My way of thinking about the idea to write a screenplay was to go back from the present day to the past. Like smartphone to analogue camera.

The framework of the story was modern technology. To me, I feel that people today sell their time to someone else through social networking sites, smart phones, etc., or have their desires implanted by something. The problem lies in the fact that there is no clear ruler, that there is no one who is in control. In the days of John Carpenter's They Live, it seemed to be very clear who the enemy was. But today, I honestly don't know who the enemy is and what the problem is. The moment I recognise that this is the enemy, I feel that the truth is far away. The existence of something contradictory, vague but certainly present.

But if I just drew a smartphone, it would become an explainable story, so I applied the motif more according to the senses. As a result of that, the analogue camera and the physical body become important ideas.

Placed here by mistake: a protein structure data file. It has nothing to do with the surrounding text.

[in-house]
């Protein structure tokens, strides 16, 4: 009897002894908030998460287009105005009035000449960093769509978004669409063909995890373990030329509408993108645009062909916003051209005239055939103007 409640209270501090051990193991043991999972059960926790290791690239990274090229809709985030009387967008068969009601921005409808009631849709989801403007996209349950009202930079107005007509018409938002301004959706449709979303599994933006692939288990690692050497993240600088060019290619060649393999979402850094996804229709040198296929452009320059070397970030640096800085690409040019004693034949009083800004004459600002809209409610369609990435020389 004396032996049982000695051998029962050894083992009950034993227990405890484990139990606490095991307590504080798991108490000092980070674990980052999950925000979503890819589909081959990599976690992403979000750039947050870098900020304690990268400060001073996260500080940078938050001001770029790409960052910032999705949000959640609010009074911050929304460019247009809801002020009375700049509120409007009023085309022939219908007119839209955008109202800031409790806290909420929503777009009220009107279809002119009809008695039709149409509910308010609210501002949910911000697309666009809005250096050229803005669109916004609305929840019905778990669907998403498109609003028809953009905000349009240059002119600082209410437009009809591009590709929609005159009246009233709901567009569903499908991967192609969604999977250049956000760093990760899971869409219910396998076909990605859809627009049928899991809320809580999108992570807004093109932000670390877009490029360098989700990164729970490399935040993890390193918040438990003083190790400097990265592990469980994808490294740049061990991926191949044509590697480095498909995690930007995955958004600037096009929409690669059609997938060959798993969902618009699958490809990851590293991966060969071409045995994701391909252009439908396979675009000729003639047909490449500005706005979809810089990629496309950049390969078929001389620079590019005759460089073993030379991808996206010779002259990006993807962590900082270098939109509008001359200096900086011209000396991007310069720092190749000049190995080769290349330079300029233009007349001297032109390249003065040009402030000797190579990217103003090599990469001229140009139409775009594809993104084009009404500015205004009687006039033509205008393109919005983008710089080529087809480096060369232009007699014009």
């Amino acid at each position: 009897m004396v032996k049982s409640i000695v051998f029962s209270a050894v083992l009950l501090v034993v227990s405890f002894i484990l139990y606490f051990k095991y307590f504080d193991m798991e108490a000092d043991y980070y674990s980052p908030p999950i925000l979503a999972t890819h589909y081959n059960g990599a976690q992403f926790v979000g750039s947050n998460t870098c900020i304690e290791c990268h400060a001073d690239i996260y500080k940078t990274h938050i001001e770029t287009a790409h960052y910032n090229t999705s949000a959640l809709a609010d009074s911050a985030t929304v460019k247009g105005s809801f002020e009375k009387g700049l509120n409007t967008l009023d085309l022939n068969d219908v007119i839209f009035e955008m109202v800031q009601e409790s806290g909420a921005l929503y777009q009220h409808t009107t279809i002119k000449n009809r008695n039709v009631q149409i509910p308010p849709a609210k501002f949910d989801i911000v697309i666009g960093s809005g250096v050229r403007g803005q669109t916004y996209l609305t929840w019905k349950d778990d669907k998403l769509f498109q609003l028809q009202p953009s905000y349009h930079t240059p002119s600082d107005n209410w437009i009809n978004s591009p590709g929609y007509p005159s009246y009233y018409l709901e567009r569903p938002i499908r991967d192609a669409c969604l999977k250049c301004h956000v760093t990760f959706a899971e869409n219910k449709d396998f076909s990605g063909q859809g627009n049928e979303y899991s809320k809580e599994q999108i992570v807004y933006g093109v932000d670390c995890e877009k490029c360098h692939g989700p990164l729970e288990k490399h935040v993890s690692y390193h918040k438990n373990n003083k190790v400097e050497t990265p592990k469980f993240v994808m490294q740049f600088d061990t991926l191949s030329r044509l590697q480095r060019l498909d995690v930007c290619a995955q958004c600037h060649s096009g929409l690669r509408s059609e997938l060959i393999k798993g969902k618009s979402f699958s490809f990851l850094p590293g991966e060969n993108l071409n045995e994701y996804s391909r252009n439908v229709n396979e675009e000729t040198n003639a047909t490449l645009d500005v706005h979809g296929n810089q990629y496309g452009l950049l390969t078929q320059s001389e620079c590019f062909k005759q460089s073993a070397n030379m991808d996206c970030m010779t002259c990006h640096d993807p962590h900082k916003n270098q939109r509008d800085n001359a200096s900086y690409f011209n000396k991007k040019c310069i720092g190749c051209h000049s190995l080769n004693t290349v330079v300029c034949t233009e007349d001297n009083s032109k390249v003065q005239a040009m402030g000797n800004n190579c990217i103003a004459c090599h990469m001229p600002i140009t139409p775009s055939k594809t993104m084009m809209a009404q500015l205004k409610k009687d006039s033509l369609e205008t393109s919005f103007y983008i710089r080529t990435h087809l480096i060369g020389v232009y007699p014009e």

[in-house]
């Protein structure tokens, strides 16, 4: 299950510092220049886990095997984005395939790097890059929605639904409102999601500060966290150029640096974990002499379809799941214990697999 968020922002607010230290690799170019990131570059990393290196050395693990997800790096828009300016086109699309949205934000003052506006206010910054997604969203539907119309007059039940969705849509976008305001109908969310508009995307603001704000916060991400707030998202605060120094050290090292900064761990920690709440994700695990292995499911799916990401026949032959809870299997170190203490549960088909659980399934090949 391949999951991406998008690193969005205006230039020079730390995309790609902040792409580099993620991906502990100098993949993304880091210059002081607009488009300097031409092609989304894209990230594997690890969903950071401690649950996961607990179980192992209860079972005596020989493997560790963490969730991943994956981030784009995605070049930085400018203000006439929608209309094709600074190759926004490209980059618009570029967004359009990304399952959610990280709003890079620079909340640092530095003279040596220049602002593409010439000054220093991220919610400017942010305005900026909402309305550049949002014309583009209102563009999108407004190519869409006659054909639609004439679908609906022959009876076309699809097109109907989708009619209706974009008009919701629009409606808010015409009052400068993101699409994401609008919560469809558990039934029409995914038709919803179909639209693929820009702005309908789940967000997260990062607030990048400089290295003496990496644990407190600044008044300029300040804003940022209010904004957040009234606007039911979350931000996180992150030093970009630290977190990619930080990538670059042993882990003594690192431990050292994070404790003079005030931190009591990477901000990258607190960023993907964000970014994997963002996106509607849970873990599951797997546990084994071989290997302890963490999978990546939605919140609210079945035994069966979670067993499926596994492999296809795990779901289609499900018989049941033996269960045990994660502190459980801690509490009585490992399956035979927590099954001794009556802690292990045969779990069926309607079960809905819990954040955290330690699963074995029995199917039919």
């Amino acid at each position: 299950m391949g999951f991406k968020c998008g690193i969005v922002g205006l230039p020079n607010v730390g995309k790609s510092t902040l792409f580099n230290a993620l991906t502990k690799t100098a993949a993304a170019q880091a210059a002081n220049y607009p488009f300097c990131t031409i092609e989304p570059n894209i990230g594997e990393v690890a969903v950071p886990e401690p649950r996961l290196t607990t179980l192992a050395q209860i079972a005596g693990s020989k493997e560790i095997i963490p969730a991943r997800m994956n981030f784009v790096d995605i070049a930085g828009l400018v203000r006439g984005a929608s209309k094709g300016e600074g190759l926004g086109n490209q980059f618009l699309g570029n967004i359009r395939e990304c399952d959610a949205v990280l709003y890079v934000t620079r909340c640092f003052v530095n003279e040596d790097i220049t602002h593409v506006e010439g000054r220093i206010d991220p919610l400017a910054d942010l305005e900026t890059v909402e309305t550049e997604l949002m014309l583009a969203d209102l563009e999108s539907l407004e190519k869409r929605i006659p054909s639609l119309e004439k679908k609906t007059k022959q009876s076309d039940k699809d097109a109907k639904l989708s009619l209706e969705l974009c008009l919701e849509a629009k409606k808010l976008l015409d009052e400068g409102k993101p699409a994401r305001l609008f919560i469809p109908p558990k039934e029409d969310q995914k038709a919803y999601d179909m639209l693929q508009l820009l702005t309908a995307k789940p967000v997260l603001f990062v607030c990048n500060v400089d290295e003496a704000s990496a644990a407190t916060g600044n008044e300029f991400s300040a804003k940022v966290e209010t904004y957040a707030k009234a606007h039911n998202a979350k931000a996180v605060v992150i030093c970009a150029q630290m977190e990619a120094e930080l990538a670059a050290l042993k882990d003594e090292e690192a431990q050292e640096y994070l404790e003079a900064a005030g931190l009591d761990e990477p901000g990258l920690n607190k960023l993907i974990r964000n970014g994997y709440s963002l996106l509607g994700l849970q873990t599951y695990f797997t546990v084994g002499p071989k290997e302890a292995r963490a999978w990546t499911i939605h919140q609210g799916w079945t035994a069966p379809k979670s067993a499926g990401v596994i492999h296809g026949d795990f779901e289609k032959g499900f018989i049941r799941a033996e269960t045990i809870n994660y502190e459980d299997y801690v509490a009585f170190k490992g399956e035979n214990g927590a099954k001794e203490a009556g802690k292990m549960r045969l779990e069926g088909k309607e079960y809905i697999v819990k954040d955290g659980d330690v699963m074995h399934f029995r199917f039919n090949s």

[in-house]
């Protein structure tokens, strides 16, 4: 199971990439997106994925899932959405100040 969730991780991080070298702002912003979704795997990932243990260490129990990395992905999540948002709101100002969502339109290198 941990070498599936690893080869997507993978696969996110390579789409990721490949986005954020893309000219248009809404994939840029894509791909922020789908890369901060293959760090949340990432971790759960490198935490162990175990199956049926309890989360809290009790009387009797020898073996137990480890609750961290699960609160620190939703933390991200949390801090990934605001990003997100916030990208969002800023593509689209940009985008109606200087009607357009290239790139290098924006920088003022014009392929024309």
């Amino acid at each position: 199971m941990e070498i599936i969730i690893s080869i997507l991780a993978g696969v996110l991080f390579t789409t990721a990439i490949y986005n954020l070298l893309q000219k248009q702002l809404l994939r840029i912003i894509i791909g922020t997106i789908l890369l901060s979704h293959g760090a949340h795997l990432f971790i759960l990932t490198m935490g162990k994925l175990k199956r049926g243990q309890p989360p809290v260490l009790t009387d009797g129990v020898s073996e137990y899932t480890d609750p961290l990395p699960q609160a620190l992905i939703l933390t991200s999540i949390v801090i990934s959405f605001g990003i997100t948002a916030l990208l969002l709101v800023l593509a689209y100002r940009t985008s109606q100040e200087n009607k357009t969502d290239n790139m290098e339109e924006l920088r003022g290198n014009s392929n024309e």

Death gives us many things. Love is the most important of them. Without an end, we would not know love. Eternity is created because there is an end. This contradiction is really gravitating for me. In New Religion, something which looks like a moth takes that all away from people. That is what I find very scary.

Death does not provide permanence.

I believe that the thing that can create true permanence is the repetition of death, life and the birth of children. That creates permanence. Death cannot be separated from the rest.

JK: Does making films about dreams make you wonder where the boundaries between stories and reality lie?

KK: Yes, It does.

But what I am more interested in is like the danger of telling stories or the social implications and dangers when that boundary disappears. When I think about this issue, I arrive at themes like Nazism and the genocide of dictatorships. However, I admit that I am not a purely social director, and I never encountered a political story that overlapped with my themes, so New Religion was completed in this form.